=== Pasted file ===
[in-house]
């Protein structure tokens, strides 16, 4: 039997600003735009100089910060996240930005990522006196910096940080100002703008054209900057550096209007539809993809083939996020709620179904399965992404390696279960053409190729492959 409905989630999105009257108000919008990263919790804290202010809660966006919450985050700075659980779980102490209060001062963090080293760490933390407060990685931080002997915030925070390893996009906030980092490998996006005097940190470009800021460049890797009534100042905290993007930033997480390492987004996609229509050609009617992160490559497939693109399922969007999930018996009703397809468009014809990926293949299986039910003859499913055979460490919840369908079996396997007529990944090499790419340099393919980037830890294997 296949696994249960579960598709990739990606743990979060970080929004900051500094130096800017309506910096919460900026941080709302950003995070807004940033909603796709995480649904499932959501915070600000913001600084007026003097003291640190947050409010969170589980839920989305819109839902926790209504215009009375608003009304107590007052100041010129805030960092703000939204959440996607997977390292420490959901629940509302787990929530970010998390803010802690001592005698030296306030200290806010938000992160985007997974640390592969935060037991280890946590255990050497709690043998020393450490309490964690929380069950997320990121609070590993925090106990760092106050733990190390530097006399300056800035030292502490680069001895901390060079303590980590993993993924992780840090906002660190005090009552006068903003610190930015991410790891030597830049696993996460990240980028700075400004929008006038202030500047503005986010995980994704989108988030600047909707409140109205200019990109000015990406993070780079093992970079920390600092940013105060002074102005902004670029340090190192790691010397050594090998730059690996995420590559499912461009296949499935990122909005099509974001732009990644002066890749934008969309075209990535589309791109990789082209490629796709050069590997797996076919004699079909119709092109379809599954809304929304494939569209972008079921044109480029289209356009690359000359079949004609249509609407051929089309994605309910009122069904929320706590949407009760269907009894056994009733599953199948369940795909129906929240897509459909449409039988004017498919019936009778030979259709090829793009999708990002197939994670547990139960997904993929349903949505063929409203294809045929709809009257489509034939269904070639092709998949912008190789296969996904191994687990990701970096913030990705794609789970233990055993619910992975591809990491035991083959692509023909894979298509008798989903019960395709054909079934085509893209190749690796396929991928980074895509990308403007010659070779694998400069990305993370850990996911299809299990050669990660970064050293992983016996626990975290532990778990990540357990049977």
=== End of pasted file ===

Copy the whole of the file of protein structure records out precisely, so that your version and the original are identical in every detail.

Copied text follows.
[in-house]
């Protein structure tokens, strides 16, 4: 039997600003735009100089910060996240930005990522006196910096940080100002703008054209900057550096209007539809993809083939996020709620179904399965992404390696279960053409190729492959 409905989630999105009257108000919008990263919790804290202010809660966006919450985050700075659980779980102490209060001062963090080293760490933390407060990685931080002997915030925070390893996009906030980092490998996006005097940190470009800021460049890797009534100042905290993007930033997480390492987004996609229509050609009617992160490559497939693109399922969007999930018996009703397809468009014809990926293949299986039910003859499913055979460490919840369908079996396997007529990944090499790419340099393919980037830890294997 296949696994249960579960598709990739990606743990979060970080929004900051500094130096800017309506910096919460900026941080709302950003995070807004940033909603796709995480649904499932959501915070600000913001600084007026003097003291640190947050409010969170589980839920989305819109839902926790209504215009009375608003009304107590007052100041010129805030960092703000939204959440996607997977390292420490959901629940509302787990929530970010998390803010802690001592005698030296306030200290806010938000992160985007997974640390592969935060037991280890946590255990050497709690043998020393450490309490964690929380069950997320990121609070590993925090106990760092106050733990190390530097006399300056800035030292502490680069001895901390060079303590980590993993993924992780840090906002660190005090009552006068903003610190930015991410790891030597830049696993996460990240980028700075400004929008006038202030500047503005986010995980994704989108988030600047909707409140109205200019990109000015990406993070780079093992970079920390600092940013105060002074102005902004670029340090190192790691010397050594090998730059690996995420590559499912461009296949499935990122909005099509974001732009990644002066890749934008969309075209990535589309791109990789082209490629796709050069590997797996076919004699079909119709092109379809599954809304929304494939569209972008079921044109480029289209356009690359000359079949004609249509609407051929089309994605309910009122069904929320706590949407009760269907009894056994009733599953199948369940795909129906929240897509459909449409039988004017498919019936009778030979259709090829793009999708990002197939994670547990139960997904993929349903949505063929409203294809045929709809009257489509034939269904070639092709998949912008190789296969996904191994687990990701970096913030990705794609789970233990055993619910992975591809990491035991083959692509023909894979298509008798989903019960395709054909079934085509893209190749690796396929991928980074895509990308403007010659070779694998400069990305993370850990996911299809299990050669990660970064050293992983016996626990975290532990778990990540357990049977």